The osprey is a large black and white raptor that feeds on fish. From early spring through late summer, osprey are seen occasionally at Lake Springfield gliding through the air and plunging into the water to catch fish in their talons. Lincoln Memorial Garden director Joel Horwedel is hoping that a pair will decide to stay and breed. To entice them to do so, Lincoln Memorial Garden recently partnered with the Illinois Department of Natural Resources (IDNR) and the city of Springfield to install a nesting platform on the shore of Lake Springfield. Most osprey are migratory birds, traveling as far as South America to winter, with a strong tendency to return to nesting areas to breed.
The artificial nesting platform soars 48 feet high and was installed Nov. 13 at the highest spot in Lincoln Memorial Garden, near the Lincoln Council Ring in a prairie overlooking the lake. It is the only osprey nesting platform on Lake Springfield, with the next closest at Lake Sangchris. The platform was constructed by IDNR wildlife biologist Pat McDonald, and the pole was donated and erected by the city of Springfield/City Water Light and Power. IDNR allocated federal funds available to the state through the Pittman-Robertson Federal Aid in Wildlife Restoration Act to support this project.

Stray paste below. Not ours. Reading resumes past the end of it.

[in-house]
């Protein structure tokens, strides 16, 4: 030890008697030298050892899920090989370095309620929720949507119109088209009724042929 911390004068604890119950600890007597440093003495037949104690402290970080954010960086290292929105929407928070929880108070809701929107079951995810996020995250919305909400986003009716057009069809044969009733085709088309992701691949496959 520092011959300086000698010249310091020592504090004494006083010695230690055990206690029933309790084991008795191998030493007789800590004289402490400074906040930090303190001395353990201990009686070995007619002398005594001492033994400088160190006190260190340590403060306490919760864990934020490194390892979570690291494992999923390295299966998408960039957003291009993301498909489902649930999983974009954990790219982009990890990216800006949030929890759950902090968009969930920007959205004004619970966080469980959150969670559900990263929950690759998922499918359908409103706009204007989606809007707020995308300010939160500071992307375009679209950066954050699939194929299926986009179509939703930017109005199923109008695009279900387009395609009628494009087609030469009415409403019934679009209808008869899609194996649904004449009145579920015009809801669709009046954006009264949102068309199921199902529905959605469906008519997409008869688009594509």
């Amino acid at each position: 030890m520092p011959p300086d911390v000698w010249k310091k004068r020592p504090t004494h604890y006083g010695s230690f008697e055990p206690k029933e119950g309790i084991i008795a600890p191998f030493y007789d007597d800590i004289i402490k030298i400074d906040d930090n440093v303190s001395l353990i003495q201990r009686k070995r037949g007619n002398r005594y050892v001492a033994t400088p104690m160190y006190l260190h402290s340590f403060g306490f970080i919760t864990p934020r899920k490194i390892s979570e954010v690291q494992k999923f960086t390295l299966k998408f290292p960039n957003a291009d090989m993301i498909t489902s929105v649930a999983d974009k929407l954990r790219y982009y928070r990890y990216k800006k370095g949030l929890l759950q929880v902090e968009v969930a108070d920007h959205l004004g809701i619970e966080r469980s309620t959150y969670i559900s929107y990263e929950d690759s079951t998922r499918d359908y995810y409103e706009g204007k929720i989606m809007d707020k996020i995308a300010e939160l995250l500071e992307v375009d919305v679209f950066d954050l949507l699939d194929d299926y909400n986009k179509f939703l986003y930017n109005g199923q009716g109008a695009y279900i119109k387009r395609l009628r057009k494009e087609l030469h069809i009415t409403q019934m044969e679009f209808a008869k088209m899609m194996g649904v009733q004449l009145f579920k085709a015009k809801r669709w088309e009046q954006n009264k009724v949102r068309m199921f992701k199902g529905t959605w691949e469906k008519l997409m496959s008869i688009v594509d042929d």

Osprey were once abundant, but suffered declines caused by the pesticide DDT. Populations have increased following the 1972 ban on DDT. The osprey was on the Illinois endangered species list since 1977, and in May 2020 was reclassified as "threatened." IDNR has been leading projects to establish a self-sustaining population of breeding pairs in the state through the release of chicks brought in from other states which have large populations and establishing artificial nesting platforms in areas with suitable habitat. Lincoln Memorial Garden is an ideal location for a nesting platform.
It was a beautiful day when the platform was installed. "As we were erecting the pole, a juvenile bald eagle soared over our heads for several minutes," said Horwedel. "Thanks to conservation efforts, the bald eagle has gone from a listed to a de-listed threatened species, and our hope is that someday the same can be said of the osprey."
Karen Ackerman Witter has a master's degree in ecology. As a former employee of the Illinois Department of Natural Resources and longtime member of Lincoln Memorial Garden, she looks forward to seeing osprey nesting at Lake Springfield.